Social distancing continues, but school ended this week, so the teachers put on a little car parade through our rural area. It was a sweet gesture and my kids were tickled to see the procession.
As we buckled up to leave, an older man in a silver sedan slowed next to our car. “You’re in a safety zone!” he yelled. In response to my assuredly puzzled expression, he persisted, face turning tomato red: “A SAFETY zone.” Still puzzled, with his blood pressure clearly skyrocketing, he screamed “Move it!” and floored his car through the nearby stop sign.
You’re going to have to trust me on something here: Whatever a safety zone is, I was not parked in one. How do I know? Common sense. People park here frequently, because it’s well off the roads. I was the last one to leave, but about 10 other families parked there as well. No prohibitive signs. And the fact that I had interacted with a county maintenance worker moments before who was not concerned about my somehow impeding the “safety” of that “zone.”
That out of the way, I can admit that I was horrified. Yelled at my a complete stranger? Whew. Not fun. And for a hot minute, my thought process went something like, “well that ruins that memory.” My vision of the event would, I was sure, forever include this screaming man rather than my kindergartener’s tentative-but-hopeful waves to her teacher, or the way my 2nd grader jumped up and down when the procession appeared over the hill.
And truly, I have personal precedent to back up that initial belief. The negativity bias is alive and real, regardless of how glass-half-full a person you might be. (For another take on the negativity bias in action, check out this post over on Sarah’s blog). I can think of several events that, while pleasant and happy in totality, were nonetheless marred in their memory by one disastrous moment.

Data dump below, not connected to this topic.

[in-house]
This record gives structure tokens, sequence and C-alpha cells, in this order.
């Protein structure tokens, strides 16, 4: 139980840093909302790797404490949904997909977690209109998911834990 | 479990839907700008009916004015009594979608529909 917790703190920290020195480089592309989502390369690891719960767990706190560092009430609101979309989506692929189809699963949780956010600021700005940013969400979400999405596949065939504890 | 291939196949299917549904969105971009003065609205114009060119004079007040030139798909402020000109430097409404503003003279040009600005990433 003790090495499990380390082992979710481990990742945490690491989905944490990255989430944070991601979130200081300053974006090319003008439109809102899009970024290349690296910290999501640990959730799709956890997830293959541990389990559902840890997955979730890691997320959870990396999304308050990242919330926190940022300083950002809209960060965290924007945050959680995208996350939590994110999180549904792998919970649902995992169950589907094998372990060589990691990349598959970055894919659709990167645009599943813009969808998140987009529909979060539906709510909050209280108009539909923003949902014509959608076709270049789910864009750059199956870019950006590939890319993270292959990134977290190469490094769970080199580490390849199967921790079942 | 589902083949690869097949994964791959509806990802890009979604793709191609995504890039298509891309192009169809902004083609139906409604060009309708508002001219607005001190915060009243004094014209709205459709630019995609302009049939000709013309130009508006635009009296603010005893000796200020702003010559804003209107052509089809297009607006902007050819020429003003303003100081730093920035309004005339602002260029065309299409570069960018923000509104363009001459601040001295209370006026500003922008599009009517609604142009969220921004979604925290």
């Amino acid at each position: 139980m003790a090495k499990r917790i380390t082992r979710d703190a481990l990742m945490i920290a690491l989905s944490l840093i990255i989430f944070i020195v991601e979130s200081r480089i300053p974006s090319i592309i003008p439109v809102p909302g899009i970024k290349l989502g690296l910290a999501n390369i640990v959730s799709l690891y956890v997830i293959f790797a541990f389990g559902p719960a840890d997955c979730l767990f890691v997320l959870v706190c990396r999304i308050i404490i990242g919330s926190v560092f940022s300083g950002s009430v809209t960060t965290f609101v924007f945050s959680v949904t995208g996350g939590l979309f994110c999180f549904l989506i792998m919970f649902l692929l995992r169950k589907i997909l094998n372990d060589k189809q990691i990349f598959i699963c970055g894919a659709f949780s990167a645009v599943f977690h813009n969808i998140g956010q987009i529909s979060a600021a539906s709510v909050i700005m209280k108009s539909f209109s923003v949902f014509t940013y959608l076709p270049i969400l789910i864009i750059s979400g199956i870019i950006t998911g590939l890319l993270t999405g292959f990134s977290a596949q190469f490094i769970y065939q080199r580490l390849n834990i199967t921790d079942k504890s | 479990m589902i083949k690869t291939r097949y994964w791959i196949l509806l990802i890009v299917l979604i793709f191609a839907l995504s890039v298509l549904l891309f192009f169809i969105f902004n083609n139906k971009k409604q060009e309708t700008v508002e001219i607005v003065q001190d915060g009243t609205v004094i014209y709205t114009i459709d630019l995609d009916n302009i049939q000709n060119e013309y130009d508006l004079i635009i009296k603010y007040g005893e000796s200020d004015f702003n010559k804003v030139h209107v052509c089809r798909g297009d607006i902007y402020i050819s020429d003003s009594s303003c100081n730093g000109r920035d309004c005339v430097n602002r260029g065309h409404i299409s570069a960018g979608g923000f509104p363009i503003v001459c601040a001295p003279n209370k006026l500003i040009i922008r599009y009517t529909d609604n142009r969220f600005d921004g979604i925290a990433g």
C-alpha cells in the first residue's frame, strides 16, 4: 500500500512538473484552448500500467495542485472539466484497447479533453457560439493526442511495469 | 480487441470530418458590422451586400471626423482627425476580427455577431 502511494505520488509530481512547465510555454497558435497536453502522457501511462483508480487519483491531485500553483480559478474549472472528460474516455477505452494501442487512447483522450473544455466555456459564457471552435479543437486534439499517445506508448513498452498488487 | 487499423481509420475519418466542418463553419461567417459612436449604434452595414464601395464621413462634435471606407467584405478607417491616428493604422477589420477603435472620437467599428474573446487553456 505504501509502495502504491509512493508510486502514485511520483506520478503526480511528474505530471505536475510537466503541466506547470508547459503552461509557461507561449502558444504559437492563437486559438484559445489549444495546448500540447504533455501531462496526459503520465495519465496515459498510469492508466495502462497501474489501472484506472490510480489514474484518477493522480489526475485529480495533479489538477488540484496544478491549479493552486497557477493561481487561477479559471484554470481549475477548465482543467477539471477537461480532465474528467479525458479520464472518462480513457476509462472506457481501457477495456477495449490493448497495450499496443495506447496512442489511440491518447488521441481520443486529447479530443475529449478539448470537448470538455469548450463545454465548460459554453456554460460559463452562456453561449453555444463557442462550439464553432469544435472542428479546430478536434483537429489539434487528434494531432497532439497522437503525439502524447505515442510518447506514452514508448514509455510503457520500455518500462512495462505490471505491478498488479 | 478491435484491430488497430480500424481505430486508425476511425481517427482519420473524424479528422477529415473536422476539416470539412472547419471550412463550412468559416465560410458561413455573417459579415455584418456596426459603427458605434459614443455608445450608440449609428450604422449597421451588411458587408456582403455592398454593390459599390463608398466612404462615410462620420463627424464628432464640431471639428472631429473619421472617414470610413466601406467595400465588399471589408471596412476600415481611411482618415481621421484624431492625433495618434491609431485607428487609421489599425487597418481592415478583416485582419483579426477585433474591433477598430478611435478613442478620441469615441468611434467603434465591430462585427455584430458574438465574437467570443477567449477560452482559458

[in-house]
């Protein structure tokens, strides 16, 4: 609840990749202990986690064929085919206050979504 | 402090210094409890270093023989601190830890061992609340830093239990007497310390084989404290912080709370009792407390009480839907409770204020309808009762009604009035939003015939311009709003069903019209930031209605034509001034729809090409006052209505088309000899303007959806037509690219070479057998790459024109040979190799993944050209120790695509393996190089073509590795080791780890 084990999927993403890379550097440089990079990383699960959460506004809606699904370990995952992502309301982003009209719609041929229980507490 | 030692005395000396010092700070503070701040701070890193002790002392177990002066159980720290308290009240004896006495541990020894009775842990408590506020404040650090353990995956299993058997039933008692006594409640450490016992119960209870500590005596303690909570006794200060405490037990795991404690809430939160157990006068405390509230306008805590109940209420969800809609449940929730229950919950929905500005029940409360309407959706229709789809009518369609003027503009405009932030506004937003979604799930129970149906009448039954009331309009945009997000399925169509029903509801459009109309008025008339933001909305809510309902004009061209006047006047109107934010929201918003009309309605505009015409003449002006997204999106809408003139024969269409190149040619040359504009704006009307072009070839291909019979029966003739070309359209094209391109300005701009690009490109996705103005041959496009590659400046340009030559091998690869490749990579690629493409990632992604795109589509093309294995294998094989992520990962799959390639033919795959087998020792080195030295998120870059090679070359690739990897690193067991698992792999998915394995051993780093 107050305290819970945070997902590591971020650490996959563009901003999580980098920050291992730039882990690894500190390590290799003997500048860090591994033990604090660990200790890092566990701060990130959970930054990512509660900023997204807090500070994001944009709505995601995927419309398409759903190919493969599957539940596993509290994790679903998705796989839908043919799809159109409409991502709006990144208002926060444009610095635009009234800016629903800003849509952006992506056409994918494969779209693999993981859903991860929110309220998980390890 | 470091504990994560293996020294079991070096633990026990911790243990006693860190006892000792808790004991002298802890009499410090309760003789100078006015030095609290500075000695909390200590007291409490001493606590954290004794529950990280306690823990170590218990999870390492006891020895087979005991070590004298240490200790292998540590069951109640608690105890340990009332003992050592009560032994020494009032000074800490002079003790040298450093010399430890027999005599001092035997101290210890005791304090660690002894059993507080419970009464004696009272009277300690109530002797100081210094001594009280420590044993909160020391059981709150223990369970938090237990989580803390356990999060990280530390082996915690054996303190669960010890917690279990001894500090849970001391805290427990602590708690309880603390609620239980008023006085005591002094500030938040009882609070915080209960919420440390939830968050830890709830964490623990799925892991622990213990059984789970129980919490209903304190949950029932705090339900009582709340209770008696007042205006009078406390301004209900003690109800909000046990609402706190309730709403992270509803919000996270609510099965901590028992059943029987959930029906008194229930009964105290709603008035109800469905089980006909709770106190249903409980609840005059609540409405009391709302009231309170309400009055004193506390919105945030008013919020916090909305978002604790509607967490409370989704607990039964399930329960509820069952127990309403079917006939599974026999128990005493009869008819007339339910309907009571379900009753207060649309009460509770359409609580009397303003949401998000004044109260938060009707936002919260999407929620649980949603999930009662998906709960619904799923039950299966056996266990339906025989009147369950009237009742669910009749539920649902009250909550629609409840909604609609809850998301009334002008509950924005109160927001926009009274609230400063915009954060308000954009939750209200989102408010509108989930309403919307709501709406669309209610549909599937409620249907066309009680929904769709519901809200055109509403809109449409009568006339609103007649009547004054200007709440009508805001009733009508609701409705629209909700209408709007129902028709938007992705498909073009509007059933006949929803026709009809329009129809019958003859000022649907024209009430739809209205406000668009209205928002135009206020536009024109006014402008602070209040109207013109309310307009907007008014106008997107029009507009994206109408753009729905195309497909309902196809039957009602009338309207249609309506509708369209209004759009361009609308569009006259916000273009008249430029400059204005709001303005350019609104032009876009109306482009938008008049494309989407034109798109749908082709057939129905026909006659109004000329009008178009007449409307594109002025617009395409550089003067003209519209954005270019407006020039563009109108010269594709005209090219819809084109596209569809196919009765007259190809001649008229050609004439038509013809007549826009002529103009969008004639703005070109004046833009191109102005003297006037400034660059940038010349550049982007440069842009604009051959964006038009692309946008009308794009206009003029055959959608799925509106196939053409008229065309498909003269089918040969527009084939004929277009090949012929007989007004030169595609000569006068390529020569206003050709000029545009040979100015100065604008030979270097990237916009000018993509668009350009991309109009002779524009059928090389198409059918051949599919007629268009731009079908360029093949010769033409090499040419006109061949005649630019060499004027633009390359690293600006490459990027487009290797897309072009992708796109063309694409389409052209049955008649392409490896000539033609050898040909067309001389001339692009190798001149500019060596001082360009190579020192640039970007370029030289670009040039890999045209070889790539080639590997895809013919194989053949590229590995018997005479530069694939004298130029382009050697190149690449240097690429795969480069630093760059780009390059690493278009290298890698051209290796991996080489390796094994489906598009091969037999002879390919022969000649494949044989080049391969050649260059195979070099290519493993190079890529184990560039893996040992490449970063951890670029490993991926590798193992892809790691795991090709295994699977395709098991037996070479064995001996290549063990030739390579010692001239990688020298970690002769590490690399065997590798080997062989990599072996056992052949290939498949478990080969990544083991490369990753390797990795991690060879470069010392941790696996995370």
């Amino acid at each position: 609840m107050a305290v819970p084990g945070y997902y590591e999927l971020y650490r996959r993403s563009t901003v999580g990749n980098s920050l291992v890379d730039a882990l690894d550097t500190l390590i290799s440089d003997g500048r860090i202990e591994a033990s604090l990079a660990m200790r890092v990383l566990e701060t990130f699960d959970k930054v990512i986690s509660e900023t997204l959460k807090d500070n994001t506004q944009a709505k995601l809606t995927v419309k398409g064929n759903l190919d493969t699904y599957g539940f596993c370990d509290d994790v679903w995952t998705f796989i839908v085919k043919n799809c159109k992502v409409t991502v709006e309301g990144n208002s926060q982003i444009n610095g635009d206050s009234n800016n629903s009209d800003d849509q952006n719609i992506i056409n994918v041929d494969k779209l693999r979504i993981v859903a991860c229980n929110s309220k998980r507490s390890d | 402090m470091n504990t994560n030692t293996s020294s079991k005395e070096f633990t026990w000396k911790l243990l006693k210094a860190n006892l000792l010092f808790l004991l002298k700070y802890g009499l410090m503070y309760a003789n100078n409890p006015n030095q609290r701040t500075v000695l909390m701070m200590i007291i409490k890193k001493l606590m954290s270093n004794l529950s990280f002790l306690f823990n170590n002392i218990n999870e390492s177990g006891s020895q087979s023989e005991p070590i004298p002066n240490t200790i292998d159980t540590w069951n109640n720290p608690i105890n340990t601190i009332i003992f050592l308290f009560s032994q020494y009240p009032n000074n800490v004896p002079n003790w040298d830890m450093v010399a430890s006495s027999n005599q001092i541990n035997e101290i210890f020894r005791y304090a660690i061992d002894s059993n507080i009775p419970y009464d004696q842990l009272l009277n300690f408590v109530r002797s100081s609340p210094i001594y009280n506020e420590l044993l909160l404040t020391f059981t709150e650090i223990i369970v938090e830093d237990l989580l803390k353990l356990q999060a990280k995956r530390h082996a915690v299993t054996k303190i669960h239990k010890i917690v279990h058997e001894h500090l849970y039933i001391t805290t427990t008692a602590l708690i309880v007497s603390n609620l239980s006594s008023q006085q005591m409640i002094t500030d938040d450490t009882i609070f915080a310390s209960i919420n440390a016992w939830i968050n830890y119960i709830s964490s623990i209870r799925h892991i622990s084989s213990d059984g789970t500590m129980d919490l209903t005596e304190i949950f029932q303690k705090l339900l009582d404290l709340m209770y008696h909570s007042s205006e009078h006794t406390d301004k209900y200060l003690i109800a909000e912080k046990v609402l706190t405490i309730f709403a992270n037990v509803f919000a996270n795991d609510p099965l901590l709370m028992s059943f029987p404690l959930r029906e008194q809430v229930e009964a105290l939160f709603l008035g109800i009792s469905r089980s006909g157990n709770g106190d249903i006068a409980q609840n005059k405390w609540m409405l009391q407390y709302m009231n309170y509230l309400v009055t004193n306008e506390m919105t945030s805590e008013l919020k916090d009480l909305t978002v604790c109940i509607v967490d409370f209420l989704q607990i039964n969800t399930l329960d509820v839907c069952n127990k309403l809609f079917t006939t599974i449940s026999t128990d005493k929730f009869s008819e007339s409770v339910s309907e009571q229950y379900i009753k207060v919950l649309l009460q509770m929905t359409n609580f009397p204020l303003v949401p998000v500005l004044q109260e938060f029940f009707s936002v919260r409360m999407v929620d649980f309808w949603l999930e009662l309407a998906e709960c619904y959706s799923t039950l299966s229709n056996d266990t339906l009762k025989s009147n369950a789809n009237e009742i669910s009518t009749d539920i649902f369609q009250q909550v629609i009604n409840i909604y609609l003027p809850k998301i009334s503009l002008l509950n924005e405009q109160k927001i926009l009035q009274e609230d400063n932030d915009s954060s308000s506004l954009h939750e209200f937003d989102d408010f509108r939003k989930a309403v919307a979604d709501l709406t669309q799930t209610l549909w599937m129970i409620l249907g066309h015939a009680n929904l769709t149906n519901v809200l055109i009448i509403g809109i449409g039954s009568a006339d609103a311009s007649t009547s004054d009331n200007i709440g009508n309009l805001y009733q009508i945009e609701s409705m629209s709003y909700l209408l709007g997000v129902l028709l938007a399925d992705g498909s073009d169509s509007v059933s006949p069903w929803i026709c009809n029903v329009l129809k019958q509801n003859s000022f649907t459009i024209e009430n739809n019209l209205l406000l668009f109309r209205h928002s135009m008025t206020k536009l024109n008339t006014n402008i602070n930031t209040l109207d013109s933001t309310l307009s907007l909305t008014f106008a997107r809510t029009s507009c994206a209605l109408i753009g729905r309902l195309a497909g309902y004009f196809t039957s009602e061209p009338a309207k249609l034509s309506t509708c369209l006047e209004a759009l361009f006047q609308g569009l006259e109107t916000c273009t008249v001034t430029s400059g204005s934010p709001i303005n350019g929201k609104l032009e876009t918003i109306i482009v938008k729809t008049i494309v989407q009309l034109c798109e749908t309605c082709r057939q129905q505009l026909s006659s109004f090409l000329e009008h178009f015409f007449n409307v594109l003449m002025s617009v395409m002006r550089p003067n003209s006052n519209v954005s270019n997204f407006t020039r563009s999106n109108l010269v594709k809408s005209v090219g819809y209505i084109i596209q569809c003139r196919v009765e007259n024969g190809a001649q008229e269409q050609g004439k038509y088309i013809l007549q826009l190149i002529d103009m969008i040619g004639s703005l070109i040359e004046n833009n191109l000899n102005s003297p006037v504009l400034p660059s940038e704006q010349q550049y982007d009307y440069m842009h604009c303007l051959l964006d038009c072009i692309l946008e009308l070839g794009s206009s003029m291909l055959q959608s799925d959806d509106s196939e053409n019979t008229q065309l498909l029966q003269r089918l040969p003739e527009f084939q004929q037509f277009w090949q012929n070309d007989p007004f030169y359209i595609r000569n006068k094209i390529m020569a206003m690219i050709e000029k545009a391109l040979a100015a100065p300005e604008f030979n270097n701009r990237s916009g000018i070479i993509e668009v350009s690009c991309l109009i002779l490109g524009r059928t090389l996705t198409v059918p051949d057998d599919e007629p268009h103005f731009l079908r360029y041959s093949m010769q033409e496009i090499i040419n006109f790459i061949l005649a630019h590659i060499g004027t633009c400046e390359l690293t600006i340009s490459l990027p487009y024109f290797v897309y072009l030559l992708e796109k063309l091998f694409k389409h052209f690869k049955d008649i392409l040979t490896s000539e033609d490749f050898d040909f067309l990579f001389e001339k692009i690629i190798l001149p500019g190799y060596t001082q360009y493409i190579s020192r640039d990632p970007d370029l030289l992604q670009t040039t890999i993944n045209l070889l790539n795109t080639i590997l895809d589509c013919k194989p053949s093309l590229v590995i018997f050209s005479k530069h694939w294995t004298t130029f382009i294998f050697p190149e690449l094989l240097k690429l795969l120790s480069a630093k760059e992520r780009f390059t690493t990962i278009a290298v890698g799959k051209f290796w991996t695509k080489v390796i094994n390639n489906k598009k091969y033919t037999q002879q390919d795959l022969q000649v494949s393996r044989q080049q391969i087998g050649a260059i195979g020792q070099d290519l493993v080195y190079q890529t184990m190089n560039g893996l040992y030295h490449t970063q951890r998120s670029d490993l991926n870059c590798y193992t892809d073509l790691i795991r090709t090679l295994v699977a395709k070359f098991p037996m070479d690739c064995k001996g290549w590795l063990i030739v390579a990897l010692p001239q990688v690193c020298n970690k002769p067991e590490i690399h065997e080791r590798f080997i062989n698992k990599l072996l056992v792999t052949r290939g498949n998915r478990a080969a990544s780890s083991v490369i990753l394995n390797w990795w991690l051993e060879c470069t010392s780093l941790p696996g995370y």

So that was the ugh I felt driving away. A good memory, ruined.
But … I tried a little trick. And it was thanks to the offender himself, Mr. Move It. That term – “safety zone” – the more I ran that through my head, the funnier I thought it was. And whenever I think of funny, I think The Office and Parks and Recreation. And suddenly, in my mind, Mr. Move It became a character. He’d probably fit better into the cast of Parks and Rec, so that’s where I landed. Thinking through all the storylines of how Leslie Knope or Ann Perkins might respond to Mr. Move It, well that made the whole thing a whole lot more enjoyable an exercise.
And as the day wore on, I could laugh about it. Once I could laugh about it, it was easier to make the next leap to compassion. Because if my parking in what he perceived as a safety zone made him that mad, then what’s it like to be this guy when someone cuts in line in front of him? Or traffic is bad? Or the candidate he loathes gets elected president? It sucks to be that guy is what.
Turns out I couldn’t erase this guy from my memory of the parade. But I was able to make him a somewhat amusing supporting cast member. And that feels pretty consistent with what Leslie Knope would do, too.